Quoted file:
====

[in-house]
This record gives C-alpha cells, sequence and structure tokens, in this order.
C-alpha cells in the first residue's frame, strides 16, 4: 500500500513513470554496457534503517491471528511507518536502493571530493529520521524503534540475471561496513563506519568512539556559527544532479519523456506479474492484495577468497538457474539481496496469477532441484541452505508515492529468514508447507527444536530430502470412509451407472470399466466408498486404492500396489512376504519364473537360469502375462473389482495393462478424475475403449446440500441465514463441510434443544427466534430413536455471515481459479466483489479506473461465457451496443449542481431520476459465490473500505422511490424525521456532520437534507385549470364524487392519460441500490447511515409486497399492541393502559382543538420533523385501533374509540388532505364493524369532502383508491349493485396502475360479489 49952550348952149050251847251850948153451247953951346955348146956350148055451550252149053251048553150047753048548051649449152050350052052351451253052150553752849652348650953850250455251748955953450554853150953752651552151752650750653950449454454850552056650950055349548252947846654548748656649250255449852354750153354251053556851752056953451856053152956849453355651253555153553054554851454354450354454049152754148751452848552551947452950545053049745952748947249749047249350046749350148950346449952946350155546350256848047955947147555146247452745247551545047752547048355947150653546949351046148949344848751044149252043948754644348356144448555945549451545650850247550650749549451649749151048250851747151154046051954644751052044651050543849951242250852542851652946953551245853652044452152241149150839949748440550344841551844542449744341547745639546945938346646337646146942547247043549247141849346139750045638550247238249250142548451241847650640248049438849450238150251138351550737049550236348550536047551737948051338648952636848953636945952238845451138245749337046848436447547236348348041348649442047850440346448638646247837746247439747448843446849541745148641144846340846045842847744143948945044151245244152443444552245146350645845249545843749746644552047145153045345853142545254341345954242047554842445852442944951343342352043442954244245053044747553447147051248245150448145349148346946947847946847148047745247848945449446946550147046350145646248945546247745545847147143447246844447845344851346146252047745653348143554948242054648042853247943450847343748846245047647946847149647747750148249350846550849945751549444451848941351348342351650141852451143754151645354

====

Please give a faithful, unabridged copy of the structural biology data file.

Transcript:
[in-house]
This record gives C-alpha cells, sequence and structure tokens, in this order.
C-alpha cells in the first residue's frame, strides 16, 4: 500500500513513470554496457534503517491471528511507518536502493571530493529520521524503534540475471561496513563506519568512539556559527544532479519523456506479474492484495577468497538457474539481496496469477532441484541452505508515492529468514508447507527444536530430502470412509451407472470399466466408498486404492500396489512376504519364473537360469502375462473389482495393462478424475475403449446440500441465514463441510434443544427466534430413536455471515481459479466483489479506473461465457451496443449542481431520476459465490473500505422511490424525521456532520437534507385549470364524487392519460441500490447511515409486497399492541393502559382543538420533523385501533374509540388532505364493524369532502383508491349493485396502475360479489 49952550348952149050251847251850948153451247953951346955348146956350148055451550252149053251048553150047753048548051649449152050350052052351451253052150553752849652348650953850250455251748955953450554853150953752651552151752650750653950449454454850552056650950055349548252947846654548748656649250255449852354750153354251053556851752056953451856053152956849453355651253555153553054554851454354450354454049152754148751452848552551947452950545053049745952748947249749047249350046749350148950346449952946350155546350256848047955947147555146247452745247551545047752547048355947150653546949351046148949344848751044149252043948754644348356144448555945549451545650850247550650749549451649749151048250851747151154046051954644751052044651050543849951242250852542851652946953551245853652044452152241149150839949748440550344841551844542449744341547745639546945938346646337646146942547247043549247141849346139750045638550247238249250142548451241847650640248049438849450238150251138351550737049550236348550536047551737948051338648952636848953636945952238845451138245749337046848436447547236348348041348649442047850440346448638646247837746247439747448843446849541745148641144846340846045842847744143948945044151245244152443444552245146350645845249545843749746644552047145153045345853142545254341345954242047554842445852442944951343342352043442954244245053044747553447147051248245150448145349148346946947847946847148047745247848945449446946550147046350145646248945546247745545847147143447246844447845344851346146252047745653348143554948242054648042853247943450847343748846245047647946847149647747750148249350846550849945751549444451848941351348342351650141852451143754151645354